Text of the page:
Why you are the most qualified person to represent this region?
Luc Ferland, who represented the Parti Québécois in Quebec’s National Assembly from 2007-2014, is a well-known figure throughout the region. After losing his provincial seat last year, Ferland is looking to represent the region once again, this time on a federal level under Bloc Québécois leader Gilles Duceppe.
Outside of the National Assembly, his accomplishments include stints as the Director General of the Conseil régional de développement de la Baie-James as well as Director General of the localité de Joutel. He also presided over the regional committee for des Jeux du Québec en Abitibi-Baie-James.
“I’ve been a public servant in the area for over 35 years,” said Ferland. “I’ve also worked on many notable projects with the Cree communities.”
Over the course of his career, Ferland helped to institute the Eeyou Eenou Police Force, and played a role in the creation of the Eeyou Istchee James Bay Regional Government, which gave the Cree expanded powers over lands and resources in their territory.
“That was something that really important to me, to be a part of developing a common vision that respected all cultures and traditions in the region,” said Ferland. “I know the economic aspects of this riding and I understand the needs of the different populations that inhabit the riding. When it comes to the election campaign at hand, I am a first choice candidate.”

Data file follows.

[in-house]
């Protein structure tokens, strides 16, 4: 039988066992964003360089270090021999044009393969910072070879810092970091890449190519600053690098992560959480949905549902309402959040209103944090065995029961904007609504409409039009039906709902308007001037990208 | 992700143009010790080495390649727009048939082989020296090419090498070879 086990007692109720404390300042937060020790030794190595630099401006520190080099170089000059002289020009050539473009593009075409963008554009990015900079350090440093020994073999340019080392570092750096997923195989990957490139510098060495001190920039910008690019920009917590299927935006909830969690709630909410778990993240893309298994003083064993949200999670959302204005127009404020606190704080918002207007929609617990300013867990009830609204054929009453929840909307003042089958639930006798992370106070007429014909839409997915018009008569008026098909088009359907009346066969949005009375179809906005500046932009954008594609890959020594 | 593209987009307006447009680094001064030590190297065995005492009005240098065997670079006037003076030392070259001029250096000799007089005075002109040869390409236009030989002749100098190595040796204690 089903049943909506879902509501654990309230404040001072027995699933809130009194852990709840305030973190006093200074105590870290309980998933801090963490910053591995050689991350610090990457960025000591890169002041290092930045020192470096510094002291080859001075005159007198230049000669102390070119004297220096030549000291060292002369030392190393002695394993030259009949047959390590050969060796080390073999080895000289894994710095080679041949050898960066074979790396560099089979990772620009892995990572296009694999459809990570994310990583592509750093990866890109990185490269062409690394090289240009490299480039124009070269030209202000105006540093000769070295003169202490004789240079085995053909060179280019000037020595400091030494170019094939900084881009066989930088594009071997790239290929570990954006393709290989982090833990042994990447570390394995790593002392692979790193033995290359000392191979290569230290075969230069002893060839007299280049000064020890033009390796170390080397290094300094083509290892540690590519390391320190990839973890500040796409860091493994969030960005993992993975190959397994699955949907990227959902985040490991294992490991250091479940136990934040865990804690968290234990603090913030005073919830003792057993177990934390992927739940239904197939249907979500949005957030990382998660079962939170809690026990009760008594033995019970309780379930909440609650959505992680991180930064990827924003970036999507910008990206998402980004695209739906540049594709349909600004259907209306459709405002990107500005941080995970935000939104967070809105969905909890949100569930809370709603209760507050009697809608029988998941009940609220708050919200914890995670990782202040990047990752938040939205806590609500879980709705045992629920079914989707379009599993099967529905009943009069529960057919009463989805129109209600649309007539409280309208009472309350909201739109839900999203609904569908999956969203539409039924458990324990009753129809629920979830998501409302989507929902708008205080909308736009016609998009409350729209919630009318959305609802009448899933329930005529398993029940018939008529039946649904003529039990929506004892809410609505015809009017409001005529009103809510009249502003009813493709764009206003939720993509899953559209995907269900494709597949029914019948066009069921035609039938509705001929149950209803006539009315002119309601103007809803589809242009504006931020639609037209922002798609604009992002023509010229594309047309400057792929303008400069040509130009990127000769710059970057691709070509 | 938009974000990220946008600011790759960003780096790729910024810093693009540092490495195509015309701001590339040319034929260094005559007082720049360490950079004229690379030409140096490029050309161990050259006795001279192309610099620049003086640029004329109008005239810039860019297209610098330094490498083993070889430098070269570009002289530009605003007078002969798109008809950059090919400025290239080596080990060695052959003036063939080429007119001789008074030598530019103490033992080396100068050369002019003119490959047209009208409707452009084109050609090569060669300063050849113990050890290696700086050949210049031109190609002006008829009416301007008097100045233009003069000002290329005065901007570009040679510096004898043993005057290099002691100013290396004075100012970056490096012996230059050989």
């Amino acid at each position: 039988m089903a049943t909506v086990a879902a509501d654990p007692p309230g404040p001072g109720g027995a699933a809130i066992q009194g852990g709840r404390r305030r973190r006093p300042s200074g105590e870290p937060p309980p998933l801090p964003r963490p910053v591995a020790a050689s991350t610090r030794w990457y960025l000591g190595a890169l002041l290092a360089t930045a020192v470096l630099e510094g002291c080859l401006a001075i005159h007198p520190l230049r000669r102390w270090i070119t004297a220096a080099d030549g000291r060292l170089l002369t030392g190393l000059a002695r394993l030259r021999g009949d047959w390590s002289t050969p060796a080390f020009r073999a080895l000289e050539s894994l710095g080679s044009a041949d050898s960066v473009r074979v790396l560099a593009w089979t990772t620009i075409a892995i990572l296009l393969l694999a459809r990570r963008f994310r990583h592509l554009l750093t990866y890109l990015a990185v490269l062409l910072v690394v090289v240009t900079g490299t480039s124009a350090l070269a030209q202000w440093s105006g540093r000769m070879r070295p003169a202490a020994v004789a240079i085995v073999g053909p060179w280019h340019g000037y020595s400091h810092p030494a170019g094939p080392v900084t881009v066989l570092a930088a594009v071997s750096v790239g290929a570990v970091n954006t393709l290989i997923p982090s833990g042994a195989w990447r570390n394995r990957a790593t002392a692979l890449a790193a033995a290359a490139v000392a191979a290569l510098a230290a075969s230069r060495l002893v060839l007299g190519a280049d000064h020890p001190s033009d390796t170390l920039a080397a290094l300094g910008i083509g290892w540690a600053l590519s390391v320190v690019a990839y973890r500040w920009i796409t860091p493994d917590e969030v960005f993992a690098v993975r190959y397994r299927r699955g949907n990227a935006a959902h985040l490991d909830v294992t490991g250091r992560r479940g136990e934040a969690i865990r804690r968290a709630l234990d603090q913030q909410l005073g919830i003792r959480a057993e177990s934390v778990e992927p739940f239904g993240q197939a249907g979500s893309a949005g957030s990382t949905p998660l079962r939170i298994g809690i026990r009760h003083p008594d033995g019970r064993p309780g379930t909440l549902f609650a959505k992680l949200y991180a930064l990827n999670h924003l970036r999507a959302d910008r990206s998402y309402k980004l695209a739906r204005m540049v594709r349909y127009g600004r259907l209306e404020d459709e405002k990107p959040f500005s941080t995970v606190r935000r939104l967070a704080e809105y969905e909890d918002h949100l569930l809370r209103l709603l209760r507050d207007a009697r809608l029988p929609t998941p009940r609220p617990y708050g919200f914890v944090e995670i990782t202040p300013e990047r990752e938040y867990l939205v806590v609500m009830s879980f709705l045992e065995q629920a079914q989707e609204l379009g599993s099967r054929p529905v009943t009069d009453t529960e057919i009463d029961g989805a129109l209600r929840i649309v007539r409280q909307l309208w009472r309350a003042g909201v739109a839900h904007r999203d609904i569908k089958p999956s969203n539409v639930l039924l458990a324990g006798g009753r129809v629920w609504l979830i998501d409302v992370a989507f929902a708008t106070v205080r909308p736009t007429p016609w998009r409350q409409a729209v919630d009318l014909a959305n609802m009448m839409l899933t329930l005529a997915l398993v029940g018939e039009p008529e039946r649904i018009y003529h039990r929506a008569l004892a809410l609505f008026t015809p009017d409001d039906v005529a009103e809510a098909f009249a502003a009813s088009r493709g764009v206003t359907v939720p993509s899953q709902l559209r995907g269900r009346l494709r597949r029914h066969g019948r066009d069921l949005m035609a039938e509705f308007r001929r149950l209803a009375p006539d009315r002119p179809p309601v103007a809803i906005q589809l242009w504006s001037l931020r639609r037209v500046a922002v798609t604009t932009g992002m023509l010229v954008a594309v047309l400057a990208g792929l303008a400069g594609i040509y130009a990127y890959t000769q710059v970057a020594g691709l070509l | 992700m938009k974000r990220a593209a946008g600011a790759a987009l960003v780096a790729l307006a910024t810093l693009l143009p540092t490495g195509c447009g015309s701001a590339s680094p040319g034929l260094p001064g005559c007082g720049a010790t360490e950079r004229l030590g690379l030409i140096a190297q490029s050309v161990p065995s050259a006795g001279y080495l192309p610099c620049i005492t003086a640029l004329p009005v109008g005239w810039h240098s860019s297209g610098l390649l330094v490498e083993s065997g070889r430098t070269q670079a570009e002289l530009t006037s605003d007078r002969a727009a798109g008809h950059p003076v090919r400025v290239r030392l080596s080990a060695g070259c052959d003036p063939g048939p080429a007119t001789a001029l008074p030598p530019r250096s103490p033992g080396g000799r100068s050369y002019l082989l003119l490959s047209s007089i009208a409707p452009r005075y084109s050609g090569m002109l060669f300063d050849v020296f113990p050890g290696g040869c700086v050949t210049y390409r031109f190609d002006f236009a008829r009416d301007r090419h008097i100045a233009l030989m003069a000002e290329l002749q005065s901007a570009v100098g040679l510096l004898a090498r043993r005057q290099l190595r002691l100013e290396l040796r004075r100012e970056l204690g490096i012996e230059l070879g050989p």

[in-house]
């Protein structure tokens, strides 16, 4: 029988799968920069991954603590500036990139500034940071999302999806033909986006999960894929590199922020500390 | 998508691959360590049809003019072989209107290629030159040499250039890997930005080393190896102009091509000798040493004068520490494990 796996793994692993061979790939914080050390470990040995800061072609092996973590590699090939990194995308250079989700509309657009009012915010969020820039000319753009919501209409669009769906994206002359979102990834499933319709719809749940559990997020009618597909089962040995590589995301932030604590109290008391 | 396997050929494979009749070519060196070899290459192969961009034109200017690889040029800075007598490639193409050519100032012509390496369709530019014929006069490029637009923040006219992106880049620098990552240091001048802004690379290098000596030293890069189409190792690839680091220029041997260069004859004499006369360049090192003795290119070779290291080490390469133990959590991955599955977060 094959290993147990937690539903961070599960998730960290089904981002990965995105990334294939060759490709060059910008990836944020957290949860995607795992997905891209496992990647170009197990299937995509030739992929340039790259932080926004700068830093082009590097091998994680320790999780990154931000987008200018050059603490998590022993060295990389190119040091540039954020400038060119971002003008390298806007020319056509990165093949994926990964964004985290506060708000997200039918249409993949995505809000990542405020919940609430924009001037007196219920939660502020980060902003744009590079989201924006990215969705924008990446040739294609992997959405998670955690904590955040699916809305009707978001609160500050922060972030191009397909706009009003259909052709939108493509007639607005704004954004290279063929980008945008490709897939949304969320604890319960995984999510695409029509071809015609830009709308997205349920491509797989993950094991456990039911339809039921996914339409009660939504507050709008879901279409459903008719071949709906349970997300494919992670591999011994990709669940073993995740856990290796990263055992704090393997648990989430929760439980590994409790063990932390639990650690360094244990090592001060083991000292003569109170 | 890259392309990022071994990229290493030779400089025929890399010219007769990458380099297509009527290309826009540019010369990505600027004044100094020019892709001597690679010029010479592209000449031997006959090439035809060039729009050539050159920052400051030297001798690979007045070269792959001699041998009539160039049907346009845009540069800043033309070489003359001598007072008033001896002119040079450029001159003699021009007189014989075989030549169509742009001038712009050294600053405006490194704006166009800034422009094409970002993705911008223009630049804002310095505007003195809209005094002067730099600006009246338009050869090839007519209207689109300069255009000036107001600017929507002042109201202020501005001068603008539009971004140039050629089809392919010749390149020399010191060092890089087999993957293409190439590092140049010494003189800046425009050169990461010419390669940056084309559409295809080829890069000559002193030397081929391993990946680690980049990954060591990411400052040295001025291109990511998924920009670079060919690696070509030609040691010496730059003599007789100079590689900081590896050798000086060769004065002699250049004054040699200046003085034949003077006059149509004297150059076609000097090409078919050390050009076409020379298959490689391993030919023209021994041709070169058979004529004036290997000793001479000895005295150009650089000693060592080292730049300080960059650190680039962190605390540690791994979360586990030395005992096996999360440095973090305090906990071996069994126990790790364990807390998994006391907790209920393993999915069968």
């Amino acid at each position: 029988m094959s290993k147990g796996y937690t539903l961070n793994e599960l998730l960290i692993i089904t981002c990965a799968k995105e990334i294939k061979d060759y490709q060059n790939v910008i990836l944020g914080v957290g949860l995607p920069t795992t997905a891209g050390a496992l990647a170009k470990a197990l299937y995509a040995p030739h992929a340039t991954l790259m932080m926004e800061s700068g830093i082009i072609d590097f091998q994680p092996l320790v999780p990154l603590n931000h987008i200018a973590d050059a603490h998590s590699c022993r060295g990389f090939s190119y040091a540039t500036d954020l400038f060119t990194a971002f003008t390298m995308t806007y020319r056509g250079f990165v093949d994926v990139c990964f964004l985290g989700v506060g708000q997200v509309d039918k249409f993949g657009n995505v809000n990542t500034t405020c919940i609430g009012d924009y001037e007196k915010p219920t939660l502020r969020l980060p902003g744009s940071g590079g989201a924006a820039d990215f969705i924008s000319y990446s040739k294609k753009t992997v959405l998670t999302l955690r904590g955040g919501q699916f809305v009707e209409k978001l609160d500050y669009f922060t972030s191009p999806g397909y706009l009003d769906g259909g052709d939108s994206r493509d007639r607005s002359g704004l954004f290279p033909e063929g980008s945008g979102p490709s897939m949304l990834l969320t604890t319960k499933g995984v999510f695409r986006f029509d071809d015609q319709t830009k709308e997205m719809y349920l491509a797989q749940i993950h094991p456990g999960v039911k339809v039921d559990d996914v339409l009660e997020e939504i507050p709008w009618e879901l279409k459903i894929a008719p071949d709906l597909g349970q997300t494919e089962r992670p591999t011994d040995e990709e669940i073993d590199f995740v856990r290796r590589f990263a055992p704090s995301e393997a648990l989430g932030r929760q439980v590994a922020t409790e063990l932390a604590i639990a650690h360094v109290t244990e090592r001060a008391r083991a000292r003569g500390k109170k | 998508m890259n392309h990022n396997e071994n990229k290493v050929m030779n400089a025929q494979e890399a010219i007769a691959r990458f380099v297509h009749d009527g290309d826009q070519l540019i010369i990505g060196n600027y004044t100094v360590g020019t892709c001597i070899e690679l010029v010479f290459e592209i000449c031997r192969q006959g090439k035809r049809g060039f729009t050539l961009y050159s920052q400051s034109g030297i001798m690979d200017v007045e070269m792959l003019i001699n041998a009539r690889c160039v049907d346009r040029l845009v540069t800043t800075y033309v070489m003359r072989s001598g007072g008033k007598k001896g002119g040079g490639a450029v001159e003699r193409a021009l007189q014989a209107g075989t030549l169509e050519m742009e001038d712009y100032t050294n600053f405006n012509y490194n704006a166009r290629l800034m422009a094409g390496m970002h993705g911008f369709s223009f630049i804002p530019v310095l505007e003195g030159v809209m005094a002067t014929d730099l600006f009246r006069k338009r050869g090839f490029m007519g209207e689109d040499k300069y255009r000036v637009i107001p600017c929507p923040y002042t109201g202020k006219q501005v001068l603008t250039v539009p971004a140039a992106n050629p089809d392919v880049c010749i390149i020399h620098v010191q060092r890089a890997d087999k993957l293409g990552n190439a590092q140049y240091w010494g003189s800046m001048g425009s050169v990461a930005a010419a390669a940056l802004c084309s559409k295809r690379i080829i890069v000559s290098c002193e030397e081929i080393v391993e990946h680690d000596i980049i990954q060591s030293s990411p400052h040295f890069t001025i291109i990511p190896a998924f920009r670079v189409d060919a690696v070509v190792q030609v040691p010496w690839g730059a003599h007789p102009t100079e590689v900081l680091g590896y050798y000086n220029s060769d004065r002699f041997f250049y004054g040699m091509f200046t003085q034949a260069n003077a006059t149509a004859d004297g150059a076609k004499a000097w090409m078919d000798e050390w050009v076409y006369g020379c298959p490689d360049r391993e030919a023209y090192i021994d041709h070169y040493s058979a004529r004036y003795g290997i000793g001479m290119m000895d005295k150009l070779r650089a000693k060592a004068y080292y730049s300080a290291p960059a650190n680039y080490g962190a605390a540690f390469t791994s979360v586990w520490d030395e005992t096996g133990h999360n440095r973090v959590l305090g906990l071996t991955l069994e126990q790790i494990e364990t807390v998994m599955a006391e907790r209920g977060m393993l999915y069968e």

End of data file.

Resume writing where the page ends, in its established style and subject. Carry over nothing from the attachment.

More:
What can the Bloc Québécois specifically do for the region?
Although the Bloc Québécois lost a great deal of its support to the NDP in the last federal election, Ferland is confident his party will have a strong showing in October.
“Support often changes in politics, and just as often changes back,” said Ferland. “You only have to look to the ’90s when the Conservatives went from a majority government to having only two seats in the house, and now they hold a majority again.”
The Bloc have enjoyed a resurgence in support since the return of party leader Duceppe, but whether or not that will translate into new seats on election day remains to be seen. Ferland says he offers constituents real advocacy in the House of Commons.
“The current government hasn’t made any real effort to improve the lives of the people I want to represent,” he said. “It’s a long campaign, and I’m confident that people will give us their support because we are the party that will do the most for them in Ottawa.”
What can you do for the Cree specifically?
Ferland says one of the biggest issues on his agenda is housing improvements in Cree communities.
“There is a flagrant lack of housing, especially affordable housing, across the communities,” said Ferland. “There are so many questions related to economic development in these communities, and the federal government has been completely absent.”
Ferland says that federal support for industry in the North is seriously lacking, and that change needs to come.
“The federal government needs to help our enterprises, to better invest in infrastructure like roads, airports and rails so that economic opportunities can reach our Northern communities,” said Ferland. “And of course, all development would happen under the agreement of Cree people and the other populations in the riding.
Anything else you would like to add?
“The issues at stake here are all extremely important – economic, social and cultural development. It takes someone in Ottawa who will defend the interests of the people they represent here in the North, notably the Cree people. As a representative I would be both present in Ottawa, and present in the territory.”